A New York Times article about possible attacks against Sen. Barack Obama in the general election reported that Sen. John McCain's aides said "their first line of attack would be to portray [Obama] as a liberal, and they have already begun pointing to a rating in The National Journal, based on his votes, of Mr. Obama as the most liberal member of the Senate." But among the "liberal" positions Obama took to earn the distinction of "most liberal senator in 2007" were his votes to implement the bipartisan 9-11 Commission's homeland security recommendations, provide more children with health insurance, expand federal funding for embryonic stem-cell research, and maintain a federal minimum wage.
Various media figures and reports have helped perpetuate the myth of Sen. John McCain as a straight-talking maverick who is feared by lobbyists and representatives of special interests. But McCain's campaign reportedly has more current and former lobbyists on staff or as advisers and more current and former lobbyist fundraising bundlers than any other candidate.
On Hannity & Colmes, National Review's Rich Lowry aired a clip of Sen. John McCain falsely asserting that Sen. Barack Obama said he's "going to bomb a country that is a sovereign nation," a distortion of Obama's statement about Pakistan that McCain has repeatedly made. Lowry then echoed McCain by saying that Obama "detailed his willingness to bomb suspected terrorist cells in Pakistan." In fact, Obama said: "If we have actionable intelligence about high-value terrorist targets and [Pakistani] President [Pervez] Musharraf won't act, we will."
While discussing a New York Times article about Sen. John McCain's relationship with a telecommunications lobbyist, CBS Early Show host Harry Smith did not challenge McCain campaign manager Rick Davis when Davis asserted that McCain "is probably most feared by every lobbyist in this town of Washington"; he did not note that Davis is a registered lobbyist who, the Times reported, "represented companies" before McCain's committee.
In a USA Today article reporting on Sen. John McCain's "critique" of Sen. Barack Obama, Susan Page wrote that McCain was "ridiculing comments Obama has made" and quoted without challenge McCain's false assertion that Obama "once suggested bombing our ally, Pakistan." In fact, in an August 2007 speech, Obama stated: "If we have actionable intelligence about high-value terrorist targets and [Pakistani] President [Pervez] Musharraf won't act, we will."
The Wall Street Journal and washingtonpost.com's The Trail both quoted Sen. John McCain's false assertion that Sen. Barack Obama "once suggested bombing our ally, Pakistan." McClatchy Newspapers -- apparently quoting from the prepared text of McCain's January 19 speech -- reported that McCain said Obama "once suggested invading our ally, Pakistan." In fact, in an August 2007 speech, Obama stated: "If we have actionable intelligence about high-value terrorist targets and [Pakistani] President [Pervez] Musharraf won't act, we will."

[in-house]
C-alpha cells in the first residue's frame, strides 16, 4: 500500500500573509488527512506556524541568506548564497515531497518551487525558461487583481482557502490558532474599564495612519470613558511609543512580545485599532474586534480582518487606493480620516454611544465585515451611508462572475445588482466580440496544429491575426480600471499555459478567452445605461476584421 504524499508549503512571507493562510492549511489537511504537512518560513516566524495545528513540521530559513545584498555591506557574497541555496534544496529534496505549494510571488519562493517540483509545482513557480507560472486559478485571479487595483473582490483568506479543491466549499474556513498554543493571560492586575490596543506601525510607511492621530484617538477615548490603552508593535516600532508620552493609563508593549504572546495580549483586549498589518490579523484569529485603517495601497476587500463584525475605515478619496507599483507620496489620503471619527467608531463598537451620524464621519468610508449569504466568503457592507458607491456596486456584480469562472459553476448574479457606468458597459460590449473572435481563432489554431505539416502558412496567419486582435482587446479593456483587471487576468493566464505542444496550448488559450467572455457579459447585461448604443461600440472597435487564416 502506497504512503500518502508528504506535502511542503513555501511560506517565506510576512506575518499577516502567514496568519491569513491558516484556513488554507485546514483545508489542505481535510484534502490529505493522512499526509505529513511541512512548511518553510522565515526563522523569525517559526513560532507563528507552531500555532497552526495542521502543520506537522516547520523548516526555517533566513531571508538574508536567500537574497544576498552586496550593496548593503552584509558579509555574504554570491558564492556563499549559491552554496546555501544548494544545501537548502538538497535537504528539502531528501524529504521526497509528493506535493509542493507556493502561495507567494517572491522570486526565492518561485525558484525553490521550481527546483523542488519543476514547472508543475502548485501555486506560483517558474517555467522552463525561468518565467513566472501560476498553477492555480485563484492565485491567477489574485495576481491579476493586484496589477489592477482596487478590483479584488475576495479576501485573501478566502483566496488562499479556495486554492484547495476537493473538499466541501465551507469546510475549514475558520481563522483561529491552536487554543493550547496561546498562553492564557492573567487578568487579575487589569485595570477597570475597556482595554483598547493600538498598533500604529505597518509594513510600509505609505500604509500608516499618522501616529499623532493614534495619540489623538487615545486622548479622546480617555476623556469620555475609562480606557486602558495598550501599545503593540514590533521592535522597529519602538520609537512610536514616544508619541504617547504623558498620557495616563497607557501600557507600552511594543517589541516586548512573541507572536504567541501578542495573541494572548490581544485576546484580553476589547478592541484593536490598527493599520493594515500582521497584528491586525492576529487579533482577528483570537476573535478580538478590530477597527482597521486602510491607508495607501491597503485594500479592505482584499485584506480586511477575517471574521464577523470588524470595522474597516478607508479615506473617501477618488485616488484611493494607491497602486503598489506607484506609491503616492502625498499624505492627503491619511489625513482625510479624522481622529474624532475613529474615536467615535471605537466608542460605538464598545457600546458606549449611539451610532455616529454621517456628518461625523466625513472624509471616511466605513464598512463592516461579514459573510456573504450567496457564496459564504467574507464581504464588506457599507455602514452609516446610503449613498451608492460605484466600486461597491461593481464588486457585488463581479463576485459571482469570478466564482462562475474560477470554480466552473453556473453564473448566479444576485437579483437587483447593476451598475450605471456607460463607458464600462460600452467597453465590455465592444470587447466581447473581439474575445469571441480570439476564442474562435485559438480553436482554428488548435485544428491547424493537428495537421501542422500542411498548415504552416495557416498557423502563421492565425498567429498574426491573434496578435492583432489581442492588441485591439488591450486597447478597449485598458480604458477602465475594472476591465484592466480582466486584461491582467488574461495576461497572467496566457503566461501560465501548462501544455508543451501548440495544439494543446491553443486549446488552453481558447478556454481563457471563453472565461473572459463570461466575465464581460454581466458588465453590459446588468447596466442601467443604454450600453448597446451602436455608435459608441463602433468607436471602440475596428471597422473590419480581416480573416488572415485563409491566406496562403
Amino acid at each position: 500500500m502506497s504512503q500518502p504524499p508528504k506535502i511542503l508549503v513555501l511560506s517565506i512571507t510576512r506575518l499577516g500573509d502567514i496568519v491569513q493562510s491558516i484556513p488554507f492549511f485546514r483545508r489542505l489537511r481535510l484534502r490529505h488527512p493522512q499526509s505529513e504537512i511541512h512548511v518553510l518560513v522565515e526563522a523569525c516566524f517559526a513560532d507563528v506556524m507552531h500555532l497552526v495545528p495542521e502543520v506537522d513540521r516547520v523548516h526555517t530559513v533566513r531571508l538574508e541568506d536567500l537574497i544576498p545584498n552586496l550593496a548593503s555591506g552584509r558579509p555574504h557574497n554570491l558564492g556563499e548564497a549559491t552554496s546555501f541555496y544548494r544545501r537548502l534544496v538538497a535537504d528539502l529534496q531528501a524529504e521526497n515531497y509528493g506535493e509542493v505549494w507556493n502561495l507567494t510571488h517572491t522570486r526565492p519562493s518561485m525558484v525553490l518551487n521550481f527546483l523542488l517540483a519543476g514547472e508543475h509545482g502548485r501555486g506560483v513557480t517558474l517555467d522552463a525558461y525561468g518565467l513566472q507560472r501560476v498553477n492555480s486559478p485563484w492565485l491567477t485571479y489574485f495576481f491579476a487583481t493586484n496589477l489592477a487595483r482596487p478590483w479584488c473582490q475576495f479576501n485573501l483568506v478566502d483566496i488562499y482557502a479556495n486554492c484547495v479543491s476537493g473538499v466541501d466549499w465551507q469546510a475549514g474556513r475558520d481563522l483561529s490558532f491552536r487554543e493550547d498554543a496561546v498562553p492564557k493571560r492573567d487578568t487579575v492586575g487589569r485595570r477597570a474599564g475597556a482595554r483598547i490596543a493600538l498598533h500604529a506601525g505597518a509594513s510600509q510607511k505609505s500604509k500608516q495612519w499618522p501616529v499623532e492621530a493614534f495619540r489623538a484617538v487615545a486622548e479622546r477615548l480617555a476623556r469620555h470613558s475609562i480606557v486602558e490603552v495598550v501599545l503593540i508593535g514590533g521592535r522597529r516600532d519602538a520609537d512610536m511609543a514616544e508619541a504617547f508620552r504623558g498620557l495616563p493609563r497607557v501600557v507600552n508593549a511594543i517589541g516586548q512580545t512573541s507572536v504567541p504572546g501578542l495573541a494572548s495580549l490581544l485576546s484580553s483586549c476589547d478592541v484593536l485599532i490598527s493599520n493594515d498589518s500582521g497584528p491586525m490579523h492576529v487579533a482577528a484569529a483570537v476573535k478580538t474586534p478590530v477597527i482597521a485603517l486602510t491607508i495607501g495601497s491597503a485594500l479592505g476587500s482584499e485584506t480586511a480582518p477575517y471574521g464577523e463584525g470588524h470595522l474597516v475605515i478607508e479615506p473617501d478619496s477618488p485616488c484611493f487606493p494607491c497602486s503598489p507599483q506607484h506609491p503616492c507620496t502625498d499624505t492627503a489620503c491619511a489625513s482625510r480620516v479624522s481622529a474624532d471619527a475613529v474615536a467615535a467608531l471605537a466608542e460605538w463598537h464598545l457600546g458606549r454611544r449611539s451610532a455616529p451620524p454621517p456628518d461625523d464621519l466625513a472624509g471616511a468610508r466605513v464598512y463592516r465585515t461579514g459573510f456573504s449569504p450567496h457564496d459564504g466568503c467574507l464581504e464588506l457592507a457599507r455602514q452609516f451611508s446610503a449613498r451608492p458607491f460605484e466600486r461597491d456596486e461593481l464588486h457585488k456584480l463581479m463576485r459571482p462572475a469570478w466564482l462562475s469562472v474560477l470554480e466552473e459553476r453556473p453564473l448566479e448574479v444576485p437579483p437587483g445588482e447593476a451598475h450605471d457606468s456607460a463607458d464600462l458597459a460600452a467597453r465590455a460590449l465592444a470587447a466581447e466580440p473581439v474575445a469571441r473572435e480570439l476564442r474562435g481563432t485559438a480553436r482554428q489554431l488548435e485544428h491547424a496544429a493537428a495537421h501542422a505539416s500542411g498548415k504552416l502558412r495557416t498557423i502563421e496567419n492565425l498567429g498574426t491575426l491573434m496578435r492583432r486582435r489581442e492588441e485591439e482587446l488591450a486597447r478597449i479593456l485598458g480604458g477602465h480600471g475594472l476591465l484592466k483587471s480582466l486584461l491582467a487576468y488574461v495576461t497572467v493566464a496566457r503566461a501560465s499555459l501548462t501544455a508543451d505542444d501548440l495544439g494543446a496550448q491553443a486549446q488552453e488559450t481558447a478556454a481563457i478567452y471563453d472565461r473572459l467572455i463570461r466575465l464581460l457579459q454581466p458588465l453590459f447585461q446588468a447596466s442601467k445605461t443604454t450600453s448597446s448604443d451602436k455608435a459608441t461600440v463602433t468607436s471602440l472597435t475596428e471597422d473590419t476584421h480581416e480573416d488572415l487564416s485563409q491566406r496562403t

Responding to Chris Matthews' question, "[W]ill Barack Obama's oratorical ability on the lectern in front of big rooms continue to be his winning edge?" The New York Times' David Brooks said: "Yes, but he's got to get away from colleges. Go visit a factory for once." In fact, Obama delivered what his campaign called a "major economic policy address" at a Wisconsin General Motors factory a few days before Brooks made his comment.
A Wall Street Journal article about a hypothetical general election matchup between Republican Sen. John McCain and Democratic Sen. Barack Obama asserted that "Mr. McCain might enter a race versus Mr. Obama with an advantage among Hispanic voters." However, recent polls have found that significantly more Hispanics would vote for Obama than McCain in a head-to-head contest.
A Wall Street Journal article asserted that "[w]hile Sen. [John] McCain has shifted his emphasis, talking more now about 'securing the border first,' he remains committed to the broad strokes of his original approach [on immigration reform]." And the Washington Post editorial board wrote that McCain has made "what amounts to only a mild shift in emphasis in his longstanding position." However, McCain's current position -- that the borders must be secured before other reforms can be addressed -- is a reversal of his prior position; McCain previously argued that border security could not be disaggregated from other aspects of comprehensive immigration reform without being rendered ineffective. Moreover, he now says that he would not support his own legislation if it came up for a vote in the Senate.